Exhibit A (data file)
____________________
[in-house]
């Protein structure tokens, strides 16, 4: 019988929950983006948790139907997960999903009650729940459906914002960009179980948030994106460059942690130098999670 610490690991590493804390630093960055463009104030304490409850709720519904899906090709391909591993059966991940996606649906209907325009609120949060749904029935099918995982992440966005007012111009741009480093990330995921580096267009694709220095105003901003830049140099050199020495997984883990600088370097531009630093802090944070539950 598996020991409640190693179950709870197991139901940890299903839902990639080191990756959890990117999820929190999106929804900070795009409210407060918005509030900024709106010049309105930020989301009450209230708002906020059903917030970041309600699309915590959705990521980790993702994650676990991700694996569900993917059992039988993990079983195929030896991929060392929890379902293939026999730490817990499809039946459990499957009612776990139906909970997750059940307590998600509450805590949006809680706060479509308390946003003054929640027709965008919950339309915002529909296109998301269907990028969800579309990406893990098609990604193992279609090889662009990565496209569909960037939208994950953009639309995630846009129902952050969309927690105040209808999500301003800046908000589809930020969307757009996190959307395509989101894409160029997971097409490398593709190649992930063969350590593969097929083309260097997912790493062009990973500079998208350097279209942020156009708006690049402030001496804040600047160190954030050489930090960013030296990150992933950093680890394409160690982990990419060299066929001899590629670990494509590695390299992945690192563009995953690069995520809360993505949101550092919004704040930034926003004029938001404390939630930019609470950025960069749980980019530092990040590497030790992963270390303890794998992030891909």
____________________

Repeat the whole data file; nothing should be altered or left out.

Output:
[in-house]
């Protein structure tokens, strides 16, 4: 019988929950983006948790139907997960999903009650729940459906914002960009179980948030994106460059942690130098999670 610490690991590493804390630093960055463009104030304490409850709720519904899906090709391909591993059966991940996606649906209907325009609120949060749904029935099918995982992440966005007012111009741009480093990330995921580096267009694709220095105003901003830049140099050199020495997984883990600088370097531009630093802090944070539950 598996020991409640190693179950709870197991139901940890299903839902990639080191990756959890990117999820929190999106929804900070795009409210407060918005509030900024709106010049309105930020989301009450209230708002906020059903917030970041309600699309915590959705990521980790993702994650676990991700694996569900993917059992039988993990079983195929030896991929060392929890379902293939026999730490817990499809039946459990499957009612776990139906909970997750059940307590998600509450805590949006809680706060479509308390946003003054929640027709965008919950339309915002529909296109998301269907990028969800579309990406893990098609990604193992279609090889662009990565496209569909960037939208994950953009639309995630846009129902952050969309927690105040209808999500301003800046908000589809930020969307757009996190959307395509989101894409160029997971097409490398593709190649992930063969350590593969097929083309260097997912790493062009990973500079998208350097279209942020156009708006690049402030001496804040600047160190954030050489930090960013030296990150992933950093680890394409160690982990990419060299066929001899590629670990494509590695390299992945690192563009995953690069995520809360993505949101550092919004704040930034926003004029938001404390939630930019609470950025960069749980980019530092990040590497030790992963270390303890794998992030891909």